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Title-Wind as alternative energy source
   
  Rotor
   
  The rotor, which spins when driven by the wind, supports blades that are designed to capture kinetic energy in the wind. Nearly all modern wind turbines have rotors that spin about an axis parallel to the ground. The spinning rotor turns a shaft which converts the wind’s energy into mechanical power. In turn, the shaft drives the generator, which converts mechanical energy into electricity. Although some modern wind turbines have rotor blades made of composite wood, most modern wind turbine blades are made of fiberglass, a lightweight, strong material typically composed of polyester resins and glass fibers. Unlike the American farm windmill, contemporary wind turbines do not use blades made from aluminum or steel; aluminum is unable to withstand continuous stress from flexing in strong winds, and steel is too heavy. Small wind turbines (see Wind Turbine Size section below) typically use a tail vane to keep the rotor pointing into the wind. Most medium-size wind turbines use an electric motor to mechanically aim the rotor into the wind.
 
 
 
 
 
 
 
 
 
     
    Rotor Blades
     
   
   
    Changing the Wind Speed Changes Wind Direction Relative to the Rotor Blade
     
    In this next picture we have taken one rotor blade from the previous page off its hub, and we look from the hub towards the tip, at the back side (the lee side) of the rotor blade. The wind in the landscape blows between, say 8 m/s and 16 m/s (from the bottom of the picture), while the tip of the blade rotates towards the left side of the picture. In the picture you can see how the angle of attack of the wind changes much more dramatically at the root of the blade (yellow line) than at the tip of the blade (red line), as the wind changes. If the wind becomes powerful enough to make the blade stall , it will start stalling at the root of the blade.
   
   
   
   
   
   
     
    Lift Direction
     
    Lift vector imageNow, let us cut the rotor blade at the point with the yellow line. In the next picture the grey arrow shows the direction of the lift at this point. The lift is perpendicular to the direction of the wind. As you can see, the lift pulls the blade partly in the direction we want, i.e. to the left. It also bends the rotor blade somewhat, however.
   
   
   
   
   
   
     
    Rotor Blade Profiles (Cross Sections)
     
    As you can see, wind turbine rotor blades look a lot like the wings of an aircraft. In fact, rotor blade designers often use classical aircraft wing profiles as cross sections in the outermost part of the blade. The thick profiles in the innermost part of the blade, however, are usually designed specifically for wind turbines. Choosing profiles for rotor blades involves a number of compromises including reliable lift and stall characteristics, and the profile's ability to perform well even if there is some dirt on the surface (which may be a problem in areas where there is little rain).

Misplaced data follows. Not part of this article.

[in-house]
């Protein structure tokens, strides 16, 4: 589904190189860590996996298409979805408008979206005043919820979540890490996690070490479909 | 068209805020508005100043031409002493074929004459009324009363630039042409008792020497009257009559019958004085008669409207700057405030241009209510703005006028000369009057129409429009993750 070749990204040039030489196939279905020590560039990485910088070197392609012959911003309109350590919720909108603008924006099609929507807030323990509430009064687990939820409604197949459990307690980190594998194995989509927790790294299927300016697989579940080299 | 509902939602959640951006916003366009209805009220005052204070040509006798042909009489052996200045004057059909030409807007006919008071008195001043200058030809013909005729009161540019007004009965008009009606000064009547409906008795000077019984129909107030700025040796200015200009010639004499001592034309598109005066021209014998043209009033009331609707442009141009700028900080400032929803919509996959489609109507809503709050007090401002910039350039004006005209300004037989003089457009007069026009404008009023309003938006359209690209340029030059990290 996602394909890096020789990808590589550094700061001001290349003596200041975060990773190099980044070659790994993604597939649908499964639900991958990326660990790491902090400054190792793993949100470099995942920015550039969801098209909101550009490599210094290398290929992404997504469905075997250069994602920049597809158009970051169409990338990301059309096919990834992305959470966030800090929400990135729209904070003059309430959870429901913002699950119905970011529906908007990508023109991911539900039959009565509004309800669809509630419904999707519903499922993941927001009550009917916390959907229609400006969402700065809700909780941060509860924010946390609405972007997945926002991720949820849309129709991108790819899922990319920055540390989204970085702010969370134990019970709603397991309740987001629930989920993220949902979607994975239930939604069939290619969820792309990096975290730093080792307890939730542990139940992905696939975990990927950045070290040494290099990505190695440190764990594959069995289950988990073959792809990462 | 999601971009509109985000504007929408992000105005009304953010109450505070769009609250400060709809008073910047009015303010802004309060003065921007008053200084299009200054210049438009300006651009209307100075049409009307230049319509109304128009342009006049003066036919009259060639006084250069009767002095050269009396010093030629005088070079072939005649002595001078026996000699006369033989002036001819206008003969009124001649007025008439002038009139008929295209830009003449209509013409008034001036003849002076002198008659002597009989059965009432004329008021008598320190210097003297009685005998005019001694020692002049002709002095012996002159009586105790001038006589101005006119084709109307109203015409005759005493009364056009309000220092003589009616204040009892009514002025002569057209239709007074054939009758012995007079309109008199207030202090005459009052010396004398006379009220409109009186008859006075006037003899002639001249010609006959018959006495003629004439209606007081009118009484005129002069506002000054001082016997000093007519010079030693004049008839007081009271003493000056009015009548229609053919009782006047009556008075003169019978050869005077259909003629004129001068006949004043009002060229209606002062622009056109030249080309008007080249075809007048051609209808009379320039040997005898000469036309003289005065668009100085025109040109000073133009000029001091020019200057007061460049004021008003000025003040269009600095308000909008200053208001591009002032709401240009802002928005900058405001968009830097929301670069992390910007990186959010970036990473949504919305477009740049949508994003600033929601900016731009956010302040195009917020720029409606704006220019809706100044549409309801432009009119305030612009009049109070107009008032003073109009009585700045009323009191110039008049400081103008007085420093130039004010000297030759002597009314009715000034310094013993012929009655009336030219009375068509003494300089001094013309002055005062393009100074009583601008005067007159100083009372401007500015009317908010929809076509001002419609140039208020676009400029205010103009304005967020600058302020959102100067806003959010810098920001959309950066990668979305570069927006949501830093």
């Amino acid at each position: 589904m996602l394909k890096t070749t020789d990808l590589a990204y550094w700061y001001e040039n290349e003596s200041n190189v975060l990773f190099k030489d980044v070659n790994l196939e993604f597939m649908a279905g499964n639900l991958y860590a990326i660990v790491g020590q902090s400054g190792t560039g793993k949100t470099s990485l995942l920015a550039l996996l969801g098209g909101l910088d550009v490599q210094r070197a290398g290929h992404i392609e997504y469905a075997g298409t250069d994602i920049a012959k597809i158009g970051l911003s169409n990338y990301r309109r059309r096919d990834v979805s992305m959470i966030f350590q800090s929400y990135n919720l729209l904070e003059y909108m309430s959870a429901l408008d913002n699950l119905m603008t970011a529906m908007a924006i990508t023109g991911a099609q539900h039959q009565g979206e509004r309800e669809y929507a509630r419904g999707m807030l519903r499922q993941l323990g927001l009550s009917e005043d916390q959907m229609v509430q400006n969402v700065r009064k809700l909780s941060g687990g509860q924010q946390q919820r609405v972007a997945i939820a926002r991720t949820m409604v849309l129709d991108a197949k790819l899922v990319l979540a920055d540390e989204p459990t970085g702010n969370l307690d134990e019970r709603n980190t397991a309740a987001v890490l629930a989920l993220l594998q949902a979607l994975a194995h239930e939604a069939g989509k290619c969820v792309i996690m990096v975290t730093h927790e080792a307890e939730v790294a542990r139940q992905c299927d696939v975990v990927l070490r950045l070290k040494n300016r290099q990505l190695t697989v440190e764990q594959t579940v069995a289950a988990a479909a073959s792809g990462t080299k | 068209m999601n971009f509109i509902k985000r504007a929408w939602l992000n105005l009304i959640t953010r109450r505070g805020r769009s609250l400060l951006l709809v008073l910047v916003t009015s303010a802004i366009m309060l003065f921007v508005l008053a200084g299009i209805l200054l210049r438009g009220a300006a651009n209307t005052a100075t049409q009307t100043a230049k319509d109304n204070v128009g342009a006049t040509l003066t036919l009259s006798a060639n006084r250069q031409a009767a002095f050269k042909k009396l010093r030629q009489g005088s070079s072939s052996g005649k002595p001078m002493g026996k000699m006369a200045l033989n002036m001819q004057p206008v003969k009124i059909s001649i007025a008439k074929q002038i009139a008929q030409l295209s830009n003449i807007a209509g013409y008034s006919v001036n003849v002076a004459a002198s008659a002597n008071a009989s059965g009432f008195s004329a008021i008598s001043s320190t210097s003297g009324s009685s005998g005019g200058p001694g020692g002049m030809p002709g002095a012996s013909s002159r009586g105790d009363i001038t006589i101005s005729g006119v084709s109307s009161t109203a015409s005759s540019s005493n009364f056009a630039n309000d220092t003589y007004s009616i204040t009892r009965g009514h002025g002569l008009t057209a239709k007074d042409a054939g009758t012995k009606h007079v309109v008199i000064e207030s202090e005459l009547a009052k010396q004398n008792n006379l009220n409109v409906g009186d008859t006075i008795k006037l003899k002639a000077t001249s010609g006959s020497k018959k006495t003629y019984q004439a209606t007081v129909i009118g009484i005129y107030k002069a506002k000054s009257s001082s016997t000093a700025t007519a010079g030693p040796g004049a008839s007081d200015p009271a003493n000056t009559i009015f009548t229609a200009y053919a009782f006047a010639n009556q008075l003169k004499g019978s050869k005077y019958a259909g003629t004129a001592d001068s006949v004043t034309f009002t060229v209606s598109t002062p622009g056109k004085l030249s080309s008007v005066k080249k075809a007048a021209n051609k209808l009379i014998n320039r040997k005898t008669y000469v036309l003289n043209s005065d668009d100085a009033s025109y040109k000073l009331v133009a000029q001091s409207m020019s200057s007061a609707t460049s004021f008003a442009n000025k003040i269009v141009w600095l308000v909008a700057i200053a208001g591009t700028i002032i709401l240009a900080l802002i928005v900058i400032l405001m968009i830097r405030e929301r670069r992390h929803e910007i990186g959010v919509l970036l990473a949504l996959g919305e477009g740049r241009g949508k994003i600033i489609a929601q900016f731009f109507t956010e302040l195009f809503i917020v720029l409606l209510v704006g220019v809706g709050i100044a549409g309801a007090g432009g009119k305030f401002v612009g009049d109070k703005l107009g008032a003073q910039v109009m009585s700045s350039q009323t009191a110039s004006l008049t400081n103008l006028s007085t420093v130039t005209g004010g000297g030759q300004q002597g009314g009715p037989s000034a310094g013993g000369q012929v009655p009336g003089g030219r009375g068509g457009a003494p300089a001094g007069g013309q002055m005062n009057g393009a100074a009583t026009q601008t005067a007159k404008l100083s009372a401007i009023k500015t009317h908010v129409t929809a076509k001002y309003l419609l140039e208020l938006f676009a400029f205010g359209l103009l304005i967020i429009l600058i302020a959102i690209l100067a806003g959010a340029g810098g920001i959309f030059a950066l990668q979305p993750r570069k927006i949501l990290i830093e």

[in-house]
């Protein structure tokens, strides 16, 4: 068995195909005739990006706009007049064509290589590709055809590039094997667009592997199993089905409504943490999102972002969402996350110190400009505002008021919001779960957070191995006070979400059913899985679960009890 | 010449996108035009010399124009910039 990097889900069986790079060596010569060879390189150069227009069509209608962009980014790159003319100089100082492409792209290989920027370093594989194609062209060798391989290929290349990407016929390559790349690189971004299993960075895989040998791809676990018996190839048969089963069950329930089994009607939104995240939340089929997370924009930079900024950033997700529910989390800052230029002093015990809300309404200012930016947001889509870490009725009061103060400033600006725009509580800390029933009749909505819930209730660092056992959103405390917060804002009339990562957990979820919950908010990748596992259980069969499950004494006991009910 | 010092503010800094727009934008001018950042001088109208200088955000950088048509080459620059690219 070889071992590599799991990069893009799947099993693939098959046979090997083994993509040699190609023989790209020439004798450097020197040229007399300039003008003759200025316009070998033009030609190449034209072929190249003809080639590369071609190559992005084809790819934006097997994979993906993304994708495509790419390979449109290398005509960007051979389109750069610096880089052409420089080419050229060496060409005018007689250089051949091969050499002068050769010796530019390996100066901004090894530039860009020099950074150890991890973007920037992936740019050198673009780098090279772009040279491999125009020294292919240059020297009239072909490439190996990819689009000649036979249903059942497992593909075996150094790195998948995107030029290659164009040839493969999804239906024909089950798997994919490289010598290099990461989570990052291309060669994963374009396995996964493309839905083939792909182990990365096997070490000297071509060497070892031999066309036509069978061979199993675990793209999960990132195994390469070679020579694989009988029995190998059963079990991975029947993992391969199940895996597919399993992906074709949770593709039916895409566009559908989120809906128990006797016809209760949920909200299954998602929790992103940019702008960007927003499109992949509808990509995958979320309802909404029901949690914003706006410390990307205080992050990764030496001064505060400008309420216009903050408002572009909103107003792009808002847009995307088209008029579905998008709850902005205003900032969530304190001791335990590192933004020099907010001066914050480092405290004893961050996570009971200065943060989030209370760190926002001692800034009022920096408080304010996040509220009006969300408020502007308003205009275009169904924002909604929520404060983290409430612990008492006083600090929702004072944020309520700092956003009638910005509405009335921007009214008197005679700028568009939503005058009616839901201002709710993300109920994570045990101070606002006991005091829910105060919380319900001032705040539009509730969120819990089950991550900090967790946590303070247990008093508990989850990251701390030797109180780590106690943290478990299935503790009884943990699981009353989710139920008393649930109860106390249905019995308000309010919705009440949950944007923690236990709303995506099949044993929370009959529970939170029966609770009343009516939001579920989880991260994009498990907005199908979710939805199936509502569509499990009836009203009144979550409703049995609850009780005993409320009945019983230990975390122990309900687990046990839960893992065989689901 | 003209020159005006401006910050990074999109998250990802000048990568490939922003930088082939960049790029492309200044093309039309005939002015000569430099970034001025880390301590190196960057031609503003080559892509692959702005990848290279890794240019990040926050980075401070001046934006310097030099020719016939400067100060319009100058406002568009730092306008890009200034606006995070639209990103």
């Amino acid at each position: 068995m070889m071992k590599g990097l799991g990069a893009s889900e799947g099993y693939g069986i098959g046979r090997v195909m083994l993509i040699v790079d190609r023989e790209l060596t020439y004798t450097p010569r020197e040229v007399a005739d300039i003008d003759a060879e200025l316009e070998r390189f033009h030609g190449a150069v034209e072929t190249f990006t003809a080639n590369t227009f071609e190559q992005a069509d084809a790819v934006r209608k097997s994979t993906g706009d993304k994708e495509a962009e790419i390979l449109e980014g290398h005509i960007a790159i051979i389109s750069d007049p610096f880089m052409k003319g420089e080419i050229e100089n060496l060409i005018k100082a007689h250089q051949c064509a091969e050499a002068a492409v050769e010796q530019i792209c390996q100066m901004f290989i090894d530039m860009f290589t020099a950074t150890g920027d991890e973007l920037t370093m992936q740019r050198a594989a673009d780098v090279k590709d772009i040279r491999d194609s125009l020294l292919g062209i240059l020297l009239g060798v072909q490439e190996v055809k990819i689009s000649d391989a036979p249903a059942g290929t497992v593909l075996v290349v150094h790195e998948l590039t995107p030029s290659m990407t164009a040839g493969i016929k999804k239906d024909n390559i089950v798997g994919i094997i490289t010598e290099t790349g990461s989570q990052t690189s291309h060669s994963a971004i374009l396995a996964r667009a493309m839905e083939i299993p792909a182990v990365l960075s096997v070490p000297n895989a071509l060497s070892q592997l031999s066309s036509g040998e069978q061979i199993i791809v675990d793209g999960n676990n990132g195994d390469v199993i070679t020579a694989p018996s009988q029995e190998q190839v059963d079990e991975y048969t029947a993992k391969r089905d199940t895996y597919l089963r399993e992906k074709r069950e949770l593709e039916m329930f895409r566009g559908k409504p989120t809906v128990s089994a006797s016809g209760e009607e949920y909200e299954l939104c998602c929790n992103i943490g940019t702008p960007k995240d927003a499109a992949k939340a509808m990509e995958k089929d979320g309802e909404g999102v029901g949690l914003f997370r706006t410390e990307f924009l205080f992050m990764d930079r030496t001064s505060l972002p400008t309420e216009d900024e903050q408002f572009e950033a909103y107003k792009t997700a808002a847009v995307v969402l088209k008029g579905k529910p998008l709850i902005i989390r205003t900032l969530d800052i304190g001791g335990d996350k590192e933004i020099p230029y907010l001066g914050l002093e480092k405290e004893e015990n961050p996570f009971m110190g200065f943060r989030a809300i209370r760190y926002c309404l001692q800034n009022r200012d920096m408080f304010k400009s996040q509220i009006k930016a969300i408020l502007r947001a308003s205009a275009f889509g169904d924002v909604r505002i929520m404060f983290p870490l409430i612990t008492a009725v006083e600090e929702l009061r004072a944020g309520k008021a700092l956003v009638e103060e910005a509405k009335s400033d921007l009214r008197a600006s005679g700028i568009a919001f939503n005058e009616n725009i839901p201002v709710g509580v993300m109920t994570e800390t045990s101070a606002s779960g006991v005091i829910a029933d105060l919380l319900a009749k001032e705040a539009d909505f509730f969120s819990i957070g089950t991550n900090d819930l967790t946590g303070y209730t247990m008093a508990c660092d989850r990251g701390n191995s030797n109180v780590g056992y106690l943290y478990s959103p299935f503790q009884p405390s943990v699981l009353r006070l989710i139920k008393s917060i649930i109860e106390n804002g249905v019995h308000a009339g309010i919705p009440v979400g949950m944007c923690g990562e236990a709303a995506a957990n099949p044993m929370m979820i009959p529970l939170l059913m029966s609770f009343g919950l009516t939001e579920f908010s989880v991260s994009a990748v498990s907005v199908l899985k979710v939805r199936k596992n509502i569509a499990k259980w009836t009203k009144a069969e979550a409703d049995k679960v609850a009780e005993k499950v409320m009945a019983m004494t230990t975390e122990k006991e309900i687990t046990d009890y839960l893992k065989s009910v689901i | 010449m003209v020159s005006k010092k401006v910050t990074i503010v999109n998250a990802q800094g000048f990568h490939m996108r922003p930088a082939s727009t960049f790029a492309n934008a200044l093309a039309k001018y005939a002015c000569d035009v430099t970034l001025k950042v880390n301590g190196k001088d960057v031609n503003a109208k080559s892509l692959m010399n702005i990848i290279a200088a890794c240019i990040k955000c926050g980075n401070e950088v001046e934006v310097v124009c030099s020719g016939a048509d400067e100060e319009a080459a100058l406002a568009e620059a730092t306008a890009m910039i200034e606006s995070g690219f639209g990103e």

Rotor Blade Materials
     
    Most modern rotor blades on large wind turbines are made of glass fibre reinforced plastics, (GRP), i.e. glass fibre reinforced polyester or epoxy. Using carbon fibre or aramid (Kevlar) as reinforcing material is another possibility, but usually such blades are uneconomic for large turbines. Wood, wood-epoxy, or wood-fibre-epoxy composites have not penetrated the market for rotor blades, although there is still development going on in this area. Steel and aluminium alloys have problems of weight and metal fatigue respectively. They are currently only used for very small wind turbines.
   
   
   
   
     
    Rotor Aerodynamics
     
   
To study how the wind moves relative to the rotor blades of a wind turbine, we have fixed red ribbons to the tip of the rotor blades of our model wind turbine, and yellow ribbons some 1/4 out the length of the blade from the hub.
Side view cartoonFront view cartoon
We then let the ribbons float freely in the air (in the cartoon we abstract from the air currents created by the blades themselves, and the centrifugal force). The two images on this page give you one view from the side of the turbine, and another view from the front of the turbine. Since most wind turbines have constant rotational speed, the speed with which the tip of the rotor blade moves through the air (the tip speed) is typically some 64 m/s, while at the centre of the hub it is zero. 1/4 out the length of the blade, the speed will then be some 16 m/s. The yellow ribbons close to the hub of the rotor will be blown more towards the back of the turbine than the red ribbons at the tips of the blades. This is obviously because at the tip of the blades the speed is some 8 times higher than the speed of the wind hitting the front of the turbine.
   
   
   
   
   
   
   
   
   
   
   
   
   
     
    Why are Rotor Blades Twisted?
     
    Rotor blades for large wind turbines are always twisted. Seen from the rotor blade, the wind will be coming from a much steeper angle (more from the general wind direction in the landscape), as you move towards the root of the blade, and the centre of the rotor. As you know, a rotor blade will stop giving lift, if the blade is hit at an angle of attack which is too steep. Therefore, the rotor blade has to be twisted, so as to acheive an optimal angle of attack throughout the length of the blade. However, in the case of stall controlled wind turbines in particular, it is important that the blade is built so that it will stall gradually from the blade root and outwards at high wind speeds.
   
   
   
   
   
    BACK TO COMPONENTS
    Source:
    Microsoft® Encarta® Encyclopedia 2002. © 1993-2001 Microsoft Corporation. All rights reserved.
    http://www.windpower.org/en/tour/wtrb/blades.htm
    http://www.windpower.org/en/tour/wtrb/rotor.htm